In case you haven’t figured it out, a big reason why a bit more than half of the film critics have gone thumbs-down on Roger Michell‘s Morning Glory is because they see this above-average comedy as an endorsement of the dumb-down currents in the media and the culture that are making their jobs more and more unstable. Seriously — re-read some of the pans with this idea in mind and you’ll see what I mean.
(l. to r.) Rachel McAdams, Diane Keaton, Harrison Ford in Morning Glory.
Critics have obviously been jettisoned from newspapers over the last few years in much the same way that crusty older news guys like Harrison Ford‘s Mike Pomery, an old-school Dan Rather type, have been put out to pasture by TV networks. And so they’re hardly snickering at Pomery’s predicament. They’re saying, “Hey, that’s us!” They resent that Morning Glory presents Ford mainly as a grumpy, semi-alcoholic bear who doesn’t get it, and not as a semi-good guy who represents an in-depth news tradition that’s being slowly weakened or diminished.
And so they don’t see Roger Michell‘s film as a story about a plucky young TV morning-show producer, Rachel McAdam‘s Becky Fuller, trying to survive in a tough racket by pizazzing up a show called Daybreak with any stunt she can think of. They see a film that regards Becky as fairly cute and cool and they’re saying, “Wait…what?”
They feel that Morning Glory ought to condemn or at least frown upon Becky, as Broadcast News clearly condemned and frowned upon William Hurt‘s shallow news anchor Tom Grunick. And they feel that Morning Glory is basically embracing the modern media’s general tendency to embrace fluff over substance, tweets over news articles and Ben Lyons-type movie enthusiasts over critics with experience and taste with a background of serious study and decades of film-watching.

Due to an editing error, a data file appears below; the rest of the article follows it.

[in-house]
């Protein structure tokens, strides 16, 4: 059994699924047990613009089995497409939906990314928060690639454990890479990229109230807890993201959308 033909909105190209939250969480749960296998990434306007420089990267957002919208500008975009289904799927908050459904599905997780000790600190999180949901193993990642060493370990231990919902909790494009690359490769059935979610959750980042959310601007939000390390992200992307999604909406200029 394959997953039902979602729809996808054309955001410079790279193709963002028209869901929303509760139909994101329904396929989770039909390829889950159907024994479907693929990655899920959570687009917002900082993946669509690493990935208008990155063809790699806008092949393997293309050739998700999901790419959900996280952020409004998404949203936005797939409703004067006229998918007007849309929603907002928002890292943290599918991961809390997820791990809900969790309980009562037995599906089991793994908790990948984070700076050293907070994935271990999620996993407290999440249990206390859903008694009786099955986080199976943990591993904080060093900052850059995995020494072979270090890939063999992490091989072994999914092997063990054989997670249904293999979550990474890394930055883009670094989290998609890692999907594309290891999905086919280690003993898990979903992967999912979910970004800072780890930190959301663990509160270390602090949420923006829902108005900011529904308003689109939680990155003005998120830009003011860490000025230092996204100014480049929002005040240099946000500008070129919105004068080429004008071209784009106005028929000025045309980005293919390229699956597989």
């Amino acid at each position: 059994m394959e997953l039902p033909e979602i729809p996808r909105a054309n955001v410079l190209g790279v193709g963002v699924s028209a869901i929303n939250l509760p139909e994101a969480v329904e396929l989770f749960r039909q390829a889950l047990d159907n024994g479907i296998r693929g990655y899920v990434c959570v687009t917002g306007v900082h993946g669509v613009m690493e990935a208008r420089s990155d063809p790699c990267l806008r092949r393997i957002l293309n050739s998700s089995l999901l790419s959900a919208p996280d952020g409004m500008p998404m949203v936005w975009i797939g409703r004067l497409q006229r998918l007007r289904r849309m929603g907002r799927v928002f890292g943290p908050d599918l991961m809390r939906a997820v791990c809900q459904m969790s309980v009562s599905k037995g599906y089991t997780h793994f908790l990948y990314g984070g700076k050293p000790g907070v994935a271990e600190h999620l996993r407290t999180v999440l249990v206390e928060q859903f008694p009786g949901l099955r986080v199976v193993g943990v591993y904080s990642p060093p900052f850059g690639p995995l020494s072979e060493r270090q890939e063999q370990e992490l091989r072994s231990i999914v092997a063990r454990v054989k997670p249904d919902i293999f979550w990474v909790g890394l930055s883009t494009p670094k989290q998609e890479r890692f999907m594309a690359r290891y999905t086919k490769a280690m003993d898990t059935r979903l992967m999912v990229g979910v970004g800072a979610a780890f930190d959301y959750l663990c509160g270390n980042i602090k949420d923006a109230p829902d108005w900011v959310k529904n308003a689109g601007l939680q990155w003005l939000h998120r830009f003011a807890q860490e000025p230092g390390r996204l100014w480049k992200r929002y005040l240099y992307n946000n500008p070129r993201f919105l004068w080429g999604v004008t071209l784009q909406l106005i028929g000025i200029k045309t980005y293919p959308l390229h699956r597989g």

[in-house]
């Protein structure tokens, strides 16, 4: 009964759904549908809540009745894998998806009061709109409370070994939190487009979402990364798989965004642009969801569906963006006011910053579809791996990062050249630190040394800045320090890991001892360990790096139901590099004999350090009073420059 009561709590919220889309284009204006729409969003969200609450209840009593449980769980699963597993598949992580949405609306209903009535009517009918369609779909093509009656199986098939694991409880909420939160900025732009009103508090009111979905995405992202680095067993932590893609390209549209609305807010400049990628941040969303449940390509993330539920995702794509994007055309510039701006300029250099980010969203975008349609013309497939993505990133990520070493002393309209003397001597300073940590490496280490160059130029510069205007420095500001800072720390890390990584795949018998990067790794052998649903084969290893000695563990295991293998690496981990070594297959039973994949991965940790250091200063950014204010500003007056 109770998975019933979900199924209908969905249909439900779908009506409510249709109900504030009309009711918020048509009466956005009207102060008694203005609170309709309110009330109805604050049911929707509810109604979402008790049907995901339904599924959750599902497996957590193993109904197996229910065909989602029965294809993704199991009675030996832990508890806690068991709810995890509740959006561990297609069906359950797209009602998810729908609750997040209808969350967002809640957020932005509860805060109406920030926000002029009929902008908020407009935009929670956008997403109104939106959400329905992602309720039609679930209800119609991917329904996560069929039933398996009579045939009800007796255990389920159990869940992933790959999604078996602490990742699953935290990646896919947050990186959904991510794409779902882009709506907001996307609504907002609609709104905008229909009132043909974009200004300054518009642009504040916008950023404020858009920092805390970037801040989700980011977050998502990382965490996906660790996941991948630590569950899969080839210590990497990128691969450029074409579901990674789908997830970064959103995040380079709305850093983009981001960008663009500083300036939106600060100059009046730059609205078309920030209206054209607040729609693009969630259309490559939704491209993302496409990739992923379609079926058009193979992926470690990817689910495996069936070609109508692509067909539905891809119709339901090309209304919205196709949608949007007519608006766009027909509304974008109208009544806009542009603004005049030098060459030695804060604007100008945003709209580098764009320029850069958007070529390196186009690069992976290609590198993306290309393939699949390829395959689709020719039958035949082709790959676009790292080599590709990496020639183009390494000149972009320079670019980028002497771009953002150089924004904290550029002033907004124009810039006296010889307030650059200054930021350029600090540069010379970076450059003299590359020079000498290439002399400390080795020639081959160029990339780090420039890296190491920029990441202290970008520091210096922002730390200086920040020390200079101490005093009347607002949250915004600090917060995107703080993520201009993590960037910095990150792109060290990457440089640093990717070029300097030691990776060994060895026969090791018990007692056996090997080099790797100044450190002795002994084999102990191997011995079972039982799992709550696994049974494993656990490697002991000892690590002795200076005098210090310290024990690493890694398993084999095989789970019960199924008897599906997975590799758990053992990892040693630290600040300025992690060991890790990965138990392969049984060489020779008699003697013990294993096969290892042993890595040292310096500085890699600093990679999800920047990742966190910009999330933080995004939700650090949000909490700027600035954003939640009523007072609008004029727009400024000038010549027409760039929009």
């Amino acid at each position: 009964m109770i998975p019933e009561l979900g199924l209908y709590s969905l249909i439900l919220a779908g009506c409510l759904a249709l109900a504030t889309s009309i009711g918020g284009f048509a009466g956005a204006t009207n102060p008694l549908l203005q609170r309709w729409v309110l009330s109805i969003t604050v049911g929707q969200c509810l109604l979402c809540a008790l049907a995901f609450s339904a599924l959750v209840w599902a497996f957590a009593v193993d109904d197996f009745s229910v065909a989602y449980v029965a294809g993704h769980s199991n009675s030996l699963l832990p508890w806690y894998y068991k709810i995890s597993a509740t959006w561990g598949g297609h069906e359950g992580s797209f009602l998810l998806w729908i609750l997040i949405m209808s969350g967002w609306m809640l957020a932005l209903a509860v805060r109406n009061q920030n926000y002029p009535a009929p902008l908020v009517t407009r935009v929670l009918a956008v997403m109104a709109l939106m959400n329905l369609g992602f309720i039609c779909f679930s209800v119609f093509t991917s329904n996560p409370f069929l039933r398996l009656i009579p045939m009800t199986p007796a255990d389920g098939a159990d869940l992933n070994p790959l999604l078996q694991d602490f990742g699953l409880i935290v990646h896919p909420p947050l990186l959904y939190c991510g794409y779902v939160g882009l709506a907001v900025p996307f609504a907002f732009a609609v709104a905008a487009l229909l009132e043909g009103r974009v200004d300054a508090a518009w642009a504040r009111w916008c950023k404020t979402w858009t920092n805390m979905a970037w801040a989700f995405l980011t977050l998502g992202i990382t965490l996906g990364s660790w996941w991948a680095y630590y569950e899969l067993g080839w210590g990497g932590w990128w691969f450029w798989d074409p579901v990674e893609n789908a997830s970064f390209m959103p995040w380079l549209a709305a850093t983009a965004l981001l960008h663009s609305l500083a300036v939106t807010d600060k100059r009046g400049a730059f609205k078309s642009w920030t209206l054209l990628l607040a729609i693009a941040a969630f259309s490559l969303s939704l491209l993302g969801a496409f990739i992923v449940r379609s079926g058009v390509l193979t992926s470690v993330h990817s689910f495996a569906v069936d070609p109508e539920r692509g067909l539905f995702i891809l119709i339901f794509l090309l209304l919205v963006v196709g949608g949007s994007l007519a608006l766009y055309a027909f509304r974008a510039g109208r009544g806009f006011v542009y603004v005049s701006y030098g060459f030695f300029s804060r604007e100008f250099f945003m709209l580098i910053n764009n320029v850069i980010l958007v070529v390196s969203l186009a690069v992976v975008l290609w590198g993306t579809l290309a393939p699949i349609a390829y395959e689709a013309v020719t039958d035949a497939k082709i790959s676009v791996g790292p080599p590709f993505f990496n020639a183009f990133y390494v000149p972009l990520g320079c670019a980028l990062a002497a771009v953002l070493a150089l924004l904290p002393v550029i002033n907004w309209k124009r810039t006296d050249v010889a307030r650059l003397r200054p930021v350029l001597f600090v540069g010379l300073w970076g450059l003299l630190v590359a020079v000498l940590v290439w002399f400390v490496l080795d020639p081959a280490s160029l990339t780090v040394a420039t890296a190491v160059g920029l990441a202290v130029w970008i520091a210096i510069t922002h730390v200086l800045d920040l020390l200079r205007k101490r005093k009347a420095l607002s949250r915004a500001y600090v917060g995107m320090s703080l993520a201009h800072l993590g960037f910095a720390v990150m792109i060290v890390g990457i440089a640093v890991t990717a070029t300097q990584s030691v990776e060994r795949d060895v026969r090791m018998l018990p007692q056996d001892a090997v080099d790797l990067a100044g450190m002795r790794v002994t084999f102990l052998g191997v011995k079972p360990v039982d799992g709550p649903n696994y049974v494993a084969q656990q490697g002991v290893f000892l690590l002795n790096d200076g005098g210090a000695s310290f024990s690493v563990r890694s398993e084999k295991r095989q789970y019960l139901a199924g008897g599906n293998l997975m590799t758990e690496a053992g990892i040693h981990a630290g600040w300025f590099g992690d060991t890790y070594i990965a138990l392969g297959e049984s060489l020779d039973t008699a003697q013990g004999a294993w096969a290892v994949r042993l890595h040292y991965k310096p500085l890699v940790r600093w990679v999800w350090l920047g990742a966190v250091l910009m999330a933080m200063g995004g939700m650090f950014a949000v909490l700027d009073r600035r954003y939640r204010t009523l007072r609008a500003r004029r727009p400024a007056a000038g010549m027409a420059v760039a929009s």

A review by the Christian Science Monitor‘s Peter Rainier spells out this attitude fairly clearly.
“Morning Glory is about how Rachel pulls Daybreak out of the basement by, you guessed it, dumbing it down ever further into imbecility,” he writes. “This might be an acceptable premise for a comedy except for one thing: The filmmakers endorse the imbecility. Morning Glory is a tribute to low standards and high ratings – just the sort of thing Hollywood can get firmly behind.
“I realize this movie is, essentially, cotton candy, but it has an acrid aftertaste. Becky, a human whirligig epoxied to her BlackBerry, is portrayed as a vivacious sprite. Her anything-for-ratings ambition is supposed to be, well, cute.
“Her big move comes when she pairs the morning show’s longtime, long-suffering host Colleen Peck (Diane Keaton) with curmudgeonly blowhard Mike Pomeroy (Ford), the network’s resident hard-news legend who has been sitting out his contract after being shifted out of his evening anchor spot. These cohosts despise each other. While Colleen is willing to don a fat suit and tussle on air with a sumo wrestler, the grave-faced Mike, who has won every journalism award known to man, won’t even do one of those obligatory cooking-class segments. (He won’t even utter the word ‘fluffy.’)
“Instead of standing up for the type of journalism that Mike represents, director Roger Michell and screenwriter Aline Brosh McKenna (The Devil Wears Prada) denigrate him as a scowly relic from a distant era. The film’s payoff arrives on cue when, grudgingly, inevitably, he comes around.
“Keaton at least looks as if she’s having fun as the alternately daffy and hard-edged former Miss Arizona who’s seen it all. Ford, however, keeps himself in a constant state of humorless high dudgeon, and his Scrooge routine gets very old very fast. He acts like someone who never told a joke – or heard one.
“Broadcast News, of course, is the template for this movie, but a bit of “Network” might have been welcome, too. The dismal dumbing-down that Paddy Chayefsky’s Network predicted for the future of TV has been more than fulfilled, but, whereas Chayefsky was mad as hell about it, the folks behind Morning Glory are just fine with it.
“Is it fair to judge a dippy romantic comedy by its ideas – or lack of them? I think it is, if, as is the case here, the ideas, such as they are, are central to the comedy. Morning Glory isn’t targeting the dumbing down of TV news. It’s pandering to the audience that craves the dumbness.”